LNCtips.com: The Overconfident LNC
I used to interview prospective legal nurse consultants who told me they were great typists, had effective computer skills, and were wonderful writers. After I hired them, I found out that some of them could barely type, turn on a computer, or write a grammatically correct sentence. I used to think those LNCs fibbed a bit to get their jobs. I now know that some of them really believed that they had excellent skills. Unfortunately, these unskilled, overconfident LNCs affect all of us as legal nurse consultants.
These overly self-assured LNCs submit substandard work product. They underestimate the amount of time it will take them to complete a project, so they miss deadlines. These LNCs don't know how to format a report so they wing it as they go along. They write grammatically nonsensical reports. They're not analytical so they have trouble reviewing medical records.
How do these overconfident LNCs affect the rest of us? For decades, they've left a swath of disgruntled attorneys who paid good money for bad outcomes. Overconfident LNCs eventually drop out of the field, only to be replaced by another batch of eager, overly self-assured legal nurse consultants. Attorneys who were burned once by overconfident LNCs don't hire legal nurse consultants again. That makes it difficult for all successive LNCs, even the ones who know their stuff.
In one way, I'd like to blame the schools that churn out legal nurse consultants with this sense of overconfidence. The schools tell them, "You're a nurse! The attorneys need your nursing expertise!" Of course, that's true, but successful legal nurse consultants use their nursing expertise as a baseline, not an end point. Believe me, not every nurse has the ability and skills to become a successful legal nurse consultant.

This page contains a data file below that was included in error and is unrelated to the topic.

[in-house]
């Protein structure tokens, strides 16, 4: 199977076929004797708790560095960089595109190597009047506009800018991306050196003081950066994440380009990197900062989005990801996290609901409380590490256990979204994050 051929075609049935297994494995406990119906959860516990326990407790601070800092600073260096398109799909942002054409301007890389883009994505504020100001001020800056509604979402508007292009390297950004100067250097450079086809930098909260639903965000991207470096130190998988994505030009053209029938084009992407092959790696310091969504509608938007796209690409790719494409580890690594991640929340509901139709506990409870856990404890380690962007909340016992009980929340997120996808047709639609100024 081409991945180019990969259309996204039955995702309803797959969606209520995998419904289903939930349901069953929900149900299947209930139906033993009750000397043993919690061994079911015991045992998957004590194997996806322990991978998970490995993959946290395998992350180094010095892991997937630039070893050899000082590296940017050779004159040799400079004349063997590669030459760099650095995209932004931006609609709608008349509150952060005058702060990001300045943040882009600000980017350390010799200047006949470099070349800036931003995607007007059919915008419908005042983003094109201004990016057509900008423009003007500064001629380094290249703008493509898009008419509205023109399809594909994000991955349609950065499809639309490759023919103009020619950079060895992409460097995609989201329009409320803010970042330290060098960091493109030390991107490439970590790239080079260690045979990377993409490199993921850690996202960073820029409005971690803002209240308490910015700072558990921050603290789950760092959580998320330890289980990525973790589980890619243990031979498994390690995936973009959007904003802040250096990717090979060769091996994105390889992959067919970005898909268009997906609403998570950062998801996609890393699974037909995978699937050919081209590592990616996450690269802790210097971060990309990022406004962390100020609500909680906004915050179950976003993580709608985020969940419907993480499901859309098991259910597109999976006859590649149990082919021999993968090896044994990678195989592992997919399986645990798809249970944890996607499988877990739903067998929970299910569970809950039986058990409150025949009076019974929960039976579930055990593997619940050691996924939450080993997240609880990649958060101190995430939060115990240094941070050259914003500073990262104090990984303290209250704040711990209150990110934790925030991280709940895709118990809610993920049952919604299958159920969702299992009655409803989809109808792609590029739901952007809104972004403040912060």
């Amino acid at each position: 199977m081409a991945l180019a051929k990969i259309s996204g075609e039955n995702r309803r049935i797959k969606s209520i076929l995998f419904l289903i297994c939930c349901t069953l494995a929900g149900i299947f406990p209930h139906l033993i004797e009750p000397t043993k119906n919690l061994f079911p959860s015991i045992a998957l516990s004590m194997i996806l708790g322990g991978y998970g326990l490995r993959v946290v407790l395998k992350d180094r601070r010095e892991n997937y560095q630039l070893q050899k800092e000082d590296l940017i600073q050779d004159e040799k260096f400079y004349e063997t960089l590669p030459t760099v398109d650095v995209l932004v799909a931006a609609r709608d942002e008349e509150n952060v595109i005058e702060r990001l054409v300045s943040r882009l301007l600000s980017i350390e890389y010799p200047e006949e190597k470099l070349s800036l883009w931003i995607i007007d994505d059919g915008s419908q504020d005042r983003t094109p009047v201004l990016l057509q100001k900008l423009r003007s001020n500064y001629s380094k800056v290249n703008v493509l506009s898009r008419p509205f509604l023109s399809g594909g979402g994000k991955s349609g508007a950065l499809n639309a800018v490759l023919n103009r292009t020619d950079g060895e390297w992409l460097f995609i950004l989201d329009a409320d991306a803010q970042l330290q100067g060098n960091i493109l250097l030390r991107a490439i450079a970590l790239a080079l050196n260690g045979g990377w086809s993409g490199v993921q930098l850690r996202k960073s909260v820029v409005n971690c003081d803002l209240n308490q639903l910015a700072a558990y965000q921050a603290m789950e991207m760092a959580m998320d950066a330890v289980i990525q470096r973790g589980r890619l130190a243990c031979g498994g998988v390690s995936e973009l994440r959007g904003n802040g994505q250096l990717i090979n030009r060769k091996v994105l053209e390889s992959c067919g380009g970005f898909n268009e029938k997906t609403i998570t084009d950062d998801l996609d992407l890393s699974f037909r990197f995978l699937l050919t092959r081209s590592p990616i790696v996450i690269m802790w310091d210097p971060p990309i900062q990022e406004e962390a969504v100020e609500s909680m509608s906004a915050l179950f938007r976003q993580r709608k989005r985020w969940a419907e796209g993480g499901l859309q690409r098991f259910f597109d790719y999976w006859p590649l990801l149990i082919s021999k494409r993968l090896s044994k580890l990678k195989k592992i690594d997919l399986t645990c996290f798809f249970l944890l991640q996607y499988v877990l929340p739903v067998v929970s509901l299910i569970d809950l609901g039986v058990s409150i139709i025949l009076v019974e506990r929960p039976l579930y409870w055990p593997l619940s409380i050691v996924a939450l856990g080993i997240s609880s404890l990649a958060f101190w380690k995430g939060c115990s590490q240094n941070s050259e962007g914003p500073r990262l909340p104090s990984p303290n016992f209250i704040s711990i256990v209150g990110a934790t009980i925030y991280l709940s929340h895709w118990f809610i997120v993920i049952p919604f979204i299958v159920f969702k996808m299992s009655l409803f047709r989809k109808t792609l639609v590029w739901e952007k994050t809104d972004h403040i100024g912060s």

While I want to blame the LNC schools, I can't. Studies have shown that overconfidence and incompetence appear to go hand-in-hand with lack of insight about one's abilities. That explains the prospective legal nurse consultants who are convinced that they have more to offer than they really do.
By now, some of you are wondering if you're one of those overconfident LNCs who are spoiling it for the rest of us. I'm guessing that the answer is No since you have the insight to ask the question. In fact, you may be exactly the opposite, and be quite timid. But whether you're timid or brash, you can check out your grammar skills and typing ability by using these free tests. If you want to determine your analytic ability, there are many exercises specific to legal nurse consulting in the text Legal Nurse Consulting: Principles and Practice.
As I hiring LNC, I learned to interview candidates who could demonstrate that they went beyond the baseline. I requested all candidates to submit a medical summary (one that wasn't a case study from their class) so that I could see their writing ability and analytical capabilities. If the candidates passed those screens, I gave them a typing test for speed and accuracy at the time of their interview. I hired about one LNC for every 100 applications that I received.
If you're an overconfident LNC, listen to constructive criticism from seasoned LNCs. Experienced LNCs may not always be right, but there's a possibility that they have a perspective that you don't. And the advice of this seasoned LNC is to pay as much attention to building your skills as you do to finding your first case.
Want to learn more about LNC skills for legal nurse consultants? Check out the Archives....Katy Jones